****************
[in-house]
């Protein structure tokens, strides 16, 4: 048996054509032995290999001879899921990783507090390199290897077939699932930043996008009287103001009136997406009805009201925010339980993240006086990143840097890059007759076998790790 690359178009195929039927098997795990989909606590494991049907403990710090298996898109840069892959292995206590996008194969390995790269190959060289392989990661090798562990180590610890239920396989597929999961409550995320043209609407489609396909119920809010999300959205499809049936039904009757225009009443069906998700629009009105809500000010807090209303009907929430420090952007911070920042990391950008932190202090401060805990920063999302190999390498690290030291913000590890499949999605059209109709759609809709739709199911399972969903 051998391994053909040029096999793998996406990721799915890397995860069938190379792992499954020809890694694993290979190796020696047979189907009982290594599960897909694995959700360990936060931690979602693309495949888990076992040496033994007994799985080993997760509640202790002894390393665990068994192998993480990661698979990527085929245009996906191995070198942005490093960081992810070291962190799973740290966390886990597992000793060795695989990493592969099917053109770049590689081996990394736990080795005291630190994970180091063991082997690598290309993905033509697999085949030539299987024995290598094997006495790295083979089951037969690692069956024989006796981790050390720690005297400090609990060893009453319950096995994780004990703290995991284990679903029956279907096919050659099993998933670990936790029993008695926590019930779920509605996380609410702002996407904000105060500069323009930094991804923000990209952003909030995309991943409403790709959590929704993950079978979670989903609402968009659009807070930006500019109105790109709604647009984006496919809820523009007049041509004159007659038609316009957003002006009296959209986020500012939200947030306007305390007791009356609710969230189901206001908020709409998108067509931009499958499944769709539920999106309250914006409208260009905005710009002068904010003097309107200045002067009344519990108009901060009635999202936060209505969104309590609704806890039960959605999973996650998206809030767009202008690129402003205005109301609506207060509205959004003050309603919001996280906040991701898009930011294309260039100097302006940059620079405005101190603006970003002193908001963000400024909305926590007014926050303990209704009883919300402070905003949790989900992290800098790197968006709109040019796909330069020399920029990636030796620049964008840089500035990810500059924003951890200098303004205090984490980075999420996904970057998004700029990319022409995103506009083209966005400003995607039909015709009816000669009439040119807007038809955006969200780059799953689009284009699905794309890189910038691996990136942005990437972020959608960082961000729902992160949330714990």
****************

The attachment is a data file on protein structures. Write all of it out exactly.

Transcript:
[in-house]
């Protein structure tokens, strides 16, 4: 048996054509032995290999001879899921990783507090390199290897077939699932930043996008009287103001009136997406009805009201925010339980993240006086990143840097890059007759076998790790 690359178009195929039927098997795990989909606590494991049907403990710090298996898109840069892959292995206590996008194969390995790269190959060289392989990661090798562990180590610890239920396989597929999961409550995320043209609407489609396909119920809010999300959205499809049936039904009757225009009443069906998700629009009105809500000010807090209303009907929430420090952007911070920042990391950008932190202090401060805990920063999302190999390498690290030291913000590890499949999605059209109709759609809709739709199911399972969903 051998391994053909040029096999793998996406990721799915890397995860069938190379792992499954020809890694694993290979190796020696047979189907009982290594599960897909694995959700360990936060931690979602693309495949888990076992040496033994007994799985080993997760509640202790002894390393665990068994192998993480990661698979990527085929245009996906191995070198942005490093960081992810070291962190799973740290966390886990597992000793060795695989990493592969099917053109770049590689081996990394736990080795005291630190994970180091063991082997690598290309993905033509697999085949030539299987024995290598094997006495790295083979089951037969690692069956024989006796981790050390720690005297400090609990060893009453319950096995994780004990703290995991284990679903029956279907096919050659099993998933670990936790029993008695926590019930779920509605996380609410702002996407904000105060500069323009930094991804923000990209952003909030995309991943409403790709959590929704993950079978979670989903609402968009659009807070930006500019109105790109709604647009984006496919809820523009007049041509004159007659038609316009957003002006009296959209986020500012939200947030306007305390007791009356609710969230189901206001908020709409998108067509931009499958499944769709539920999106309250914006409208260009905005710009002068904010003097309107200045002067009344519990108009901060009635999202936060209505969104309590609704806890039960959605999973996650998206809030767009202008690129402003205005109301609506207060509205959004003050309603919001996280906040991701898009930011294309260039100097302006940059620079405005101190603006970003002193908001963000400024909305926590007014926050303990209704009883919300402070905003949790989900992290800098790197968006709109040019796909330069020399920029990636030796620049964008840089500035990810500059924003951890200098303004205090984490980075999420996904970057998004700029990319022409995103506009083209966005400003995607039909015709009816000669009439040119807007038809955006969200780059799953689009284009699905794309890189910038691996990136942005990437972020959608960082961000729902992160949330714990």